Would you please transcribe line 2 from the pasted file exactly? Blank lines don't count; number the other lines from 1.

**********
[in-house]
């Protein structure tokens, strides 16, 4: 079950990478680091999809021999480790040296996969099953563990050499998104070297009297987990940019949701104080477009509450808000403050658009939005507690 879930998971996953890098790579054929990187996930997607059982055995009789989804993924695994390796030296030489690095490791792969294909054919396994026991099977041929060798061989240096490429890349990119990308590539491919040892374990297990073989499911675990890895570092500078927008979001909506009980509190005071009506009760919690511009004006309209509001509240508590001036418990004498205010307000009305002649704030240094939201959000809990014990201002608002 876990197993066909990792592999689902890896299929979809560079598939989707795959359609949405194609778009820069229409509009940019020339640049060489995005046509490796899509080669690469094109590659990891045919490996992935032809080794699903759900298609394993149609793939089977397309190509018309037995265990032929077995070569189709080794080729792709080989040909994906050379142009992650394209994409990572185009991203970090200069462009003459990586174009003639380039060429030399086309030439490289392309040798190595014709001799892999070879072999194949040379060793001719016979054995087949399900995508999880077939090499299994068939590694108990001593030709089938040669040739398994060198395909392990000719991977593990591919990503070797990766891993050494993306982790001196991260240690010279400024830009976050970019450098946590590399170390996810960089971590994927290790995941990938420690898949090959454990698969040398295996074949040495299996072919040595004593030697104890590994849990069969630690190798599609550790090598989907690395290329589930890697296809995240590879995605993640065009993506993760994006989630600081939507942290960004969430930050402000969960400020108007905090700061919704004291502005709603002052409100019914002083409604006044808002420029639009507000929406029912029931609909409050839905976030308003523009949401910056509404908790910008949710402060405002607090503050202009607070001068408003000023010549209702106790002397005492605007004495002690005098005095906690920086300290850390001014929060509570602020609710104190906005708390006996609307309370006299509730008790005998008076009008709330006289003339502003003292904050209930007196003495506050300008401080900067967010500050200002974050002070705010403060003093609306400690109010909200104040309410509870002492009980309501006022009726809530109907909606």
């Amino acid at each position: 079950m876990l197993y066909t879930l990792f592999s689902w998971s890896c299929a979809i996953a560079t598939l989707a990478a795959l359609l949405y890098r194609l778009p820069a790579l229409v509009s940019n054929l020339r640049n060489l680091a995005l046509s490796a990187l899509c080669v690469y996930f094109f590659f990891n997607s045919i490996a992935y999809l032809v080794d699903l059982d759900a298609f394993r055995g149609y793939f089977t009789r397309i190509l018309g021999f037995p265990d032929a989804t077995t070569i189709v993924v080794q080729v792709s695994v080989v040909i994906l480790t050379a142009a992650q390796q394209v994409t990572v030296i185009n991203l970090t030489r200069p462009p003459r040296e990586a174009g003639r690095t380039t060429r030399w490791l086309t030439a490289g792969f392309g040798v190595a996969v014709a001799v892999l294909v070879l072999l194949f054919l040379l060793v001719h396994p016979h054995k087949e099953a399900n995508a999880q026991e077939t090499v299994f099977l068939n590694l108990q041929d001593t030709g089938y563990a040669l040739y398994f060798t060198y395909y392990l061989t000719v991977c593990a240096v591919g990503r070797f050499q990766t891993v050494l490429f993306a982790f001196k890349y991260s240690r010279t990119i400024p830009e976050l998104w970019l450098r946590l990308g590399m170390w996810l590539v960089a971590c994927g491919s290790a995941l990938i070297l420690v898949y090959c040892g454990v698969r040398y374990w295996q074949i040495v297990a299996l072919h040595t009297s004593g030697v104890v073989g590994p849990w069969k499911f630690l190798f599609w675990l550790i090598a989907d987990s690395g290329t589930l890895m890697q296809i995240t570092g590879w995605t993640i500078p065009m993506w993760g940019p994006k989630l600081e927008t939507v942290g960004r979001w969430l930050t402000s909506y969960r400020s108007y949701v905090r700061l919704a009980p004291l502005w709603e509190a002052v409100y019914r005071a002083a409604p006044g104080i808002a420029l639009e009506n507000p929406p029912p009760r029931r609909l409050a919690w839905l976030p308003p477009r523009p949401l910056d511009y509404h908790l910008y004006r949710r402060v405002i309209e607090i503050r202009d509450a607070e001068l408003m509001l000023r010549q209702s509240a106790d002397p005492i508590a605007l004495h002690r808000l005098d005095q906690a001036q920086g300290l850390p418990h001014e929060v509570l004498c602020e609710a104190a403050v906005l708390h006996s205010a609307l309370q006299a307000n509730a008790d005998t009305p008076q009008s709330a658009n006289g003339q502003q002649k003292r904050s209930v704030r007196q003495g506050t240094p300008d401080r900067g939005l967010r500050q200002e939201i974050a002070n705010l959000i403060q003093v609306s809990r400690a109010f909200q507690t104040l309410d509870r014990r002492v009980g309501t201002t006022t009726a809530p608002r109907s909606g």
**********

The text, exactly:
């Protein structure tokens, strides 16, 4: 079950990478680091999809021999480790040296996969099953563990050499998104070297009297987990940019949701104080477009509450808000403050658009939005507690 879930998971996953890098790579054929990187996930997607059982055995009789989804993924695994390796030296030489690095490791792969294909054919396994026991099977041929060798061989240096490429890349990119990308590539491919040892374990297990073989499911675990890895570092500078927008979001909506009980509190005071009506009760919690511009004006309209509001509240508590001036418990004498205010307000009305002649704030240094939201959000809990014990201002608002 876990197993066909990792592999689902890896299929979809560079598939989707795959359609949405194609778009820069229409509009940019020339640049060489995005046509490796899509080669690469094109590659990891045919490996992935032809080794699903759900298609394993149609793939089977397309190509018309037995265990032929077995070569189709080794080729792709080989040909994906050379142009992650394209994409990572185009991203970090200069462009003459990586174009003639380039060429030399086309030439490289392309040798190595014709001799892999070879072999194949040379060793001719016979054995087949399900995508999880077939090499299994068939590694108990001593030709089938040669040739398994060198395909392990000719991977593990591919990503070797990766891993050494993306982790001196991260240690010279400024830009976050970019450098946590590399170390996810960089971590994927290790995941990938420690898949090959454990698969040398295996074949040495299996072919040595004593030697104890590994849990069969630690190798599609550790090598989907690395290329589930890697296809995240590879995605993640065009993506993760994006989630600081939507942290960004969430930050402000969960400020108007905090700061919704004291502005709603002052409100019914002083409604006044808002420029639009507000929406029912029931609909409050839905976030308003523009949401910056509404908790910008949710402060405002607090503050202009607070001068408003000023010549209702106790002397005492605007004495002690005098005095906690920086300290850390001014929060509570602020609710104190906005708390006996609307309370006299509730008790005998008076009008709330006289003339502003003292904050209930007196003495506050300008401080900067967010500050200002974050002070705010403060003093609306400690109010909200104040309410509870002492009980309501006022009726809530109907909606």